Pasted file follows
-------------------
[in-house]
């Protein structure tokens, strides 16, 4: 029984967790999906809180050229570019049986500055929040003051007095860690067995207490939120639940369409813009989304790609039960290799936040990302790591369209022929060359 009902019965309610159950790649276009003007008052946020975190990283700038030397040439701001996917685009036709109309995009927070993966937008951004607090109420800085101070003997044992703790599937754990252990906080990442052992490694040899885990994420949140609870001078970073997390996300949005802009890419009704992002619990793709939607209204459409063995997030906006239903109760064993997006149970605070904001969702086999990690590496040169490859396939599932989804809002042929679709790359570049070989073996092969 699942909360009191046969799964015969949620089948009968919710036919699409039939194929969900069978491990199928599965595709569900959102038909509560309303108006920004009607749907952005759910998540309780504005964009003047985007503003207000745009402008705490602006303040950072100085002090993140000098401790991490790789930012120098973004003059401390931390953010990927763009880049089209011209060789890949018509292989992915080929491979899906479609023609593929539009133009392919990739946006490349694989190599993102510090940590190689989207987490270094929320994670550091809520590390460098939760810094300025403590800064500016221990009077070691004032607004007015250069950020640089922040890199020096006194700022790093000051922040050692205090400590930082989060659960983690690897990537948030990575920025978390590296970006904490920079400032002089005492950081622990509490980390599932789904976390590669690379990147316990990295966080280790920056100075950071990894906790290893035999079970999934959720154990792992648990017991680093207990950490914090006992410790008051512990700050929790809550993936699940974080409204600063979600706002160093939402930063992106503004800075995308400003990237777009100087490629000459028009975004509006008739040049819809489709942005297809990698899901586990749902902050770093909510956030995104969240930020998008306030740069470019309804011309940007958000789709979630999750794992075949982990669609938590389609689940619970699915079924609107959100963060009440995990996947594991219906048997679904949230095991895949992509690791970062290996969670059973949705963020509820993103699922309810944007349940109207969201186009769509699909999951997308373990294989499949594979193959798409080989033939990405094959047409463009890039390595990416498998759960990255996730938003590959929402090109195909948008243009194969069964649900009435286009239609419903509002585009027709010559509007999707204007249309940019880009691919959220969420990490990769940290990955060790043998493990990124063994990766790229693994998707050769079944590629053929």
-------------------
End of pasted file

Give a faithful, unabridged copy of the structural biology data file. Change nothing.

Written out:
[in-house]
């Protein structure tokens, strides 16, 4: 029984967790999906809180050229570019049986500055929040003051007095860690067995207490939120639940369409813009989304790609039960290799936040990302790591369209022929060359 009902019965309610159950790649276009003007008052946020975190990283700038030397040439701001996917685009036709109309995009927070993966937008951004607090109420800085101070003997044992703790599937754990252990906080990442052992490694040899885990994420949140609870001078970073997390996300949005802009890419009704992002619990793709939607209204459409063995997030906006239903109760064993997006149970605070904001969702086999990690590496040169490859396939599932989804809002042929679709790359570049070989073996092969 699942909360009191046969799964015969949620089948009968919710036919699409039939194929969900069978491990199928599965595709569900959102038909509560309303108006920004009607749907952005759910998540309780504005964009003047985007503003207000745009402008705490602006303040950072100085002090993140000098401790991490790789930012120098973004003059401390931390953010990927763009880049089209011209060789890949018509292989992915080929491979899906479609023609593929539009133009392919990739946006490349694989190599993102510090940590190689989207987490270094929320994670550091809520590390460098939760810094300025403590800064500016221990009077070691004032607004007015250069950020640089922040890199020096006194700022790093000051922040050692205090400590930082989060659960983690690897990537948030990575920025978390590296970006904490920079400032002089005492950081622990509490980390599932789904976390590669690379990147316990990295966080280790920056100075950071990894906790290893035999079970999934959720154990792992648990017991680093207990950490914090006992410790008051512990700050929790809550993936699940974080409204600063979600706002160093939402930063992106503004800075995308400003990237777009100087490629000459028009975004509006008739040049819809489709942005297809990698899901586990749902902050770093909510956030995104969240930020998008306030740069470019309804011309940007958000789709979630999750794992075949982990669609938590389609689940619970699915079924609107959100963060009440995990996947594991219906048997679904949230095991895949992509690791970062290996969670059973949705963020509820993103699922309810944007349940109207969201186009769509699909999951997308373990294989499949594979193959798409080989033939990405094959047409463009890039390595990416498998759960990255996730938003590959929402090109195909948008243009194969069964649900009435286009239609419903509002585009027709010559509007999707204007249309940019880009691919959220969420990490990769940290990955060790043998493990990124063994990766790229693994998707050769079944590629053929």